I am trying to spend money in increments, such that one machine can be expanded into faster and faster solutions.
What exactly are planning to expand? Memory? Replace CPUs?
Beefy E7 mostly used in 4U storages and if you keep existing external storage, you basically buying a metal scrap.  :scared:

As example,
https://www.ebay.com/itm/Supermicro-24-Bay-4U-X10QBi-4x-E7-4860-V2-Rails/173923363287
upgrade sometimes with https://www.ebay.com/itm/Intel-XEON-E7-8880-V2-SR1GH-15C-2-5GHZ-37-5MB-FCLGA2011-CPU-Processor/202884474554



As for the core count, I've had my eye on a 4 CPU 6 core Xeon machine that's going for around 600 bucks on ebay, comes with 128GB of RAM in two nodes
Hope that at least you checked some numbers that 'a new server' will not fall too much behind your current X5650  :-DD

https://www.cpubenchmark.net/multi_cpu.html

 

Offline Ampera

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Re: What would one say is the sweet spot for second hand servers?
« Reply #20 on: February 17, 2020, 01:28:55 am »
I can tell you, forget all this proprietary hypervisors. Install Proxmox on it, and thats it, done.

I'm not sure how Xen is more proprietary than Proxmox. Xen is a completely free and open source type 1 hypervisor. I don't like using solutions like Proxmox because, since this is a hobby for me, I don't get anything out of putting some software on a box and calling it good. I want to put it together myself.

I highly recommend not mixing network services (web, file, mail, etc) with local terminals (VMs serving thin clients) or (!!!) local users. I thought the server and thin client model was obsolete since the 18th century.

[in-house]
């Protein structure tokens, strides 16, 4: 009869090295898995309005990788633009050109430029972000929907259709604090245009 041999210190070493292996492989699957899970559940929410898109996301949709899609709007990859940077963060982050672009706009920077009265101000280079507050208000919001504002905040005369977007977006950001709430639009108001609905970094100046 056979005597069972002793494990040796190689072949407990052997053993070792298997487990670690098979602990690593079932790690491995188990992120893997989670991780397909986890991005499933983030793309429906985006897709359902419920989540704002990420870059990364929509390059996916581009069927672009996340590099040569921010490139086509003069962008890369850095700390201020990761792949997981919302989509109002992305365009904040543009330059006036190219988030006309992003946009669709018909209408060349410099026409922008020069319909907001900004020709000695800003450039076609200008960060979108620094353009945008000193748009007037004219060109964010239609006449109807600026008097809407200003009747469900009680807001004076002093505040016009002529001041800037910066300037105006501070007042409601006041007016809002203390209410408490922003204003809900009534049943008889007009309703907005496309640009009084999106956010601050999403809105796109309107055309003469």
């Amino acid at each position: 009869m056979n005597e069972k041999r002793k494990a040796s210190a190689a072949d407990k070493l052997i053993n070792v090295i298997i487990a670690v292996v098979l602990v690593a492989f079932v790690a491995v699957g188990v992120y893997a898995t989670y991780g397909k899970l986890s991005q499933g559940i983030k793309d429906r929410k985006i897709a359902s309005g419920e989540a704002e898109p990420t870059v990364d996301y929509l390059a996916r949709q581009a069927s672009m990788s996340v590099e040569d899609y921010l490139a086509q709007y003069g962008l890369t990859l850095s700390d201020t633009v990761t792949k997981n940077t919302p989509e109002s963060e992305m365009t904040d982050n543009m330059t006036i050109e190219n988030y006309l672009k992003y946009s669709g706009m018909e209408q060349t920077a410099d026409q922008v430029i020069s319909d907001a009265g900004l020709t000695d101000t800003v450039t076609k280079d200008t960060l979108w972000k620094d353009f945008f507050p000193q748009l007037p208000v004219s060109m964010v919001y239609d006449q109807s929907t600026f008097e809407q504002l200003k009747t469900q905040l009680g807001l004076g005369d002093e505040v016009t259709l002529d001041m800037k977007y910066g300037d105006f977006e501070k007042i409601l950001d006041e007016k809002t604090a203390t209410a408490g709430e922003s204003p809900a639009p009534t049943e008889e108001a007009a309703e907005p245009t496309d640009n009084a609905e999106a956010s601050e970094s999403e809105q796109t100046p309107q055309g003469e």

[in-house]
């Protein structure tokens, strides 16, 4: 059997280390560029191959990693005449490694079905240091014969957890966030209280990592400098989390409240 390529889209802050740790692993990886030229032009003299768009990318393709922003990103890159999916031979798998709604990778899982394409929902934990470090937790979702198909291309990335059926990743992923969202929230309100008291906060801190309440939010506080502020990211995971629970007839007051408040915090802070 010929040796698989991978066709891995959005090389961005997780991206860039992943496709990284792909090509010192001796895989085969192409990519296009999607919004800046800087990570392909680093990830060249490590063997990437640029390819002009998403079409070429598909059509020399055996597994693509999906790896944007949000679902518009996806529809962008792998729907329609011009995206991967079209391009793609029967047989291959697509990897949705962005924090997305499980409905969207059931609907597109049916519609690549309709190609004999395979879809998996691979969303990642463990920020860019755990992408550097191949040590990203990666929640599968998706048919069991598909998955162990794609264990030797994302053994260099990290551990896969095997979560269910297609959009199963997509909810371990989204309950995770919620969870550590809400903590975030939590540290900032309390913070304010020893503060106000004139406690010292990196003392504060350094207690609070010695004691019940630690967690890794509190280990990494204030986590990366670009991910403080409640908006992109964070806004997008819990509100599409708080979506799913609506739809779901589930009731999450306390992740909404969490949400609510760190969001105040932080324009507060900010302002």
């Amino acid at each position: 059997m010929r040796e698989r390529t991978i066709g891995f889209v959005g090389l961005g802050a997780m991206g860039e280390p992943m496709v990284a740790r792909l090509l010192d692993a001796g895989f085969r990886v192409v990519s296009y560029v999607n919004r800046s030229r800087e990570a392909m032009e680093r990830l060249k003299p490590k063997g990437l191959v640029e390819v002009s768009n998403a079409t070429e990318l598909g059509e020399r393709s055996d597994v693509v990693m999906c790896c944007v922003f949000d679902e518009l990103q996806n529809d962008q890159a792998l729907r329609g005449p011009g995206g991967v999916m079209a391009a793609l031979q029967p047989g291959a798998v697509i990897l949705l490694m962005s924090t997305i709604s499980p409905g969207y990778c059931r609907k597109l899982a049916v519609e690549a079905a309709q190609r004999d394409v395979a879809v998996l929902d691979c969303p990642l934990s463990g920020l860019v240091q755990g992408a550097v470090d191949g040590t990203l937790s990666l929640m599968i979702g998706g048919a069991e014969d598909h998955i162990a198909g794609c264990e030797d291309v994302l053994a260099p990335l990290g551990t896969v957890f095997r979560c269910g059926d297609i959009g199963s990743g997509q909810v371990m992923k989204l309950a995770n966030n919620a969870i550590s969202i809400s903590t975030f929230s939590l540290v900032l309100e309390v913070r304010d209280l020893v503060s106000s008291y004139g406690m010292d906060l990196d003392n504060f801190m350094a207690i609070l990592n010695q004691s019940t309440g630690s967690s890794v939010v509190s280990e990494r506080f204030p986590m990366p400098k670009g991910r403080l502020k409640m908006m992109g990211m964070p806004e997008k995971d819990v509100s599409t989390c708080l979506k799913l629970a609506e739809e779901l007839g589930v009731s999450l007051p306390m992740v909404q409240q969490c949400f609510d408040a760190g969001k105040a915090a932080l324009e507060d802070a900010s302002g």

What I would do: get a separate workstation for each user. Have network services and file server on a dedicated, low power server.

Virtual workstation stuff is intended to provide graphical environments multiple people can use at one time. It's a personal experiment, and this is NOT a production environment.

You keep saying you want the server to "scale", but the whole takeaway from the last few decades of datacenter development is that single servers don't scale. Inherently you can not have the memory locality necessary to keep the illusion of a single server once you go beyond one CPU package, so any server with more than one CPU is using a NUMA (non uniform memory access) architecture, which means each VM you run really need to be locked to a single NUMA zone (= CPU) with dedicated memory allocation (from local zone only) to perform well, which defeats the point of a "single server". For example if you have a 2-zone server with 32GiB of memory on each zone, you can not run 3 20GiB VMs and have it perform well, because one VM will be split between the two zones.

In general VMs don't talk to each other except over the network, so separate physical servers will look the same. You can get very small form factor motherboards these days with very low overhead power consumption, and it doesn't take much effort to design a power distribution network to power everything from a single telecoms PSU.